As Lake Texoma experienced record-low inflow in 2013, the Southwest Power Administration had its lowest year of power generation since the completion of the Denison Dam in 1943.


"I know there is a perception that we generate a lot, but the reality is we are barely using the project," said Beth Nielsen, public affairs officer for the SWPA, which owns power generation rights on lake Texoma.


Compared to average yearly use, in 2013, the plant was in operation 20 percent of the time it normally would be active in an average year, said Neilsen. This trend is continuing into 2014. The plant was only in operation for about four hours during the first week of March, said Neilsen. Despite this, Neilsen estimates that it would cost the SWPA $18 million to acquire the energy the plant produces from other sources.


Tom McGraph, power plant specialist for the Denison Dam, described the Lake Texoma hydroelectric plant as a "peaking power source." Given the nature of hydro-electric power and its speed in coming into full operation, the power plant is used to supplement other sources of energy during peek hours of power generation.


While some still lay blame at SWPA for the reduction of water levels, others remain optimistic for the future at Lake Texoma. A reoccurring sentiment mirrored by many marina owners and operators is that, despite the current water worries, the businesses around the lake are still open, ready for business.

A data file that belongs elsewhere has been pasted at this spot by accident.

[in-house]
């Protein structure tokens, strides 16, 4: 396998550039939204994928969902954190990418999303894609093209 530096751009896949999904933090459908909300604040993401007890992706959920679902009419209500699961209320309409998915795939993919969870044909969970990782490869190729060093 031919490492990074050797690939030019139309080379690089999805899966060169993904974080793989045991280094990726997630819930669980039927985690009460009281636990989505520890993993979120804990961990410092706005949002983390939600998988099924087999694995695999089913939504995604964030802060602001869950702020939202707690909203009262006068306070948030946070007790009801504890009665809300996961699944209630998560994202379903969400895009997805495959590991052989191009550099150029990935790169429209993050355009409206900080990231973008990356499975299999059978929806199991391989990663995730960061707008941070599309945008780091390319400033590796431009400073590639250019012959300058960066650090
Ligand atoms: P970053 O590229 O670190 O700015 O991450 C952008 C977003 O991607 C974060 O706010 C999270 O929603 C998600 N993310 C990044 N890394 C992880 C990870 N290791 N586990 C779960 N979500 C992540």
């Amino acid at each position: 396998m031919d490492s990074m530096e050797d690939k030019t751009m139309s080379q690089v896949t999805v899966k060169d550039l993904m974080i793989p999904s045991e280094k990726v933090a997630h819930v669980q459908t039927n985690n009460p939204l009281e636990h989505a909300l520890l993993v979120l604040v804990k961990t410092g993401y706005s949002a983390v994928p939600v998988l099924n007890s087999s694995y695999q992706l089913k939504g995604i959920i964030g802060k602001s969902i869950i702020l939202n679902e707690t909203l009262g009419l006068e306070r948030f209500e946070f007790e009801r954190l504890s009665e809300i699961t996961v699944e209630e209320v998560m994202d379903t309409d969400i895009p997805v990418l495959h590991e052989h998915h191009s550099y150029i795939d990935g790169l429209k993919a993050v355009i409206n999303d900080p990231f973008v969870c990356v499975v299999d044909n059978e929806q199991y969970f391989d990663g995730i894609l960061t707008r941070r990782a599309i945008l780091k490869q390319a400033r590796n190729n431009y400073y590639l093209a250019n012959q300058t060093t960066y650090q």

Jo Melbourne, administrator for Texoma Destinations, which runs two marinas on the lake, said the low water levels have given them a chance to do some maintenance that high waters would not normally allow. This includes removing exposed stumps from the lake bed and cleaning up the exposed beaches. Despite the growing beachfront, Melborne said spring break season is off to a good start. "People are not being held back," she said. "Kids are in the water even if it is cold."


"We are so fortunate compared to other lakes," she said, referring to conditions at other Texas lakes. "We don’t want people to overreact."


Likewise, workers at Grandpappy Point Marina have been taking the opportunity to clean exposed areas, including routine dredging which will help boats pass freely out of the marina during times of low water levels.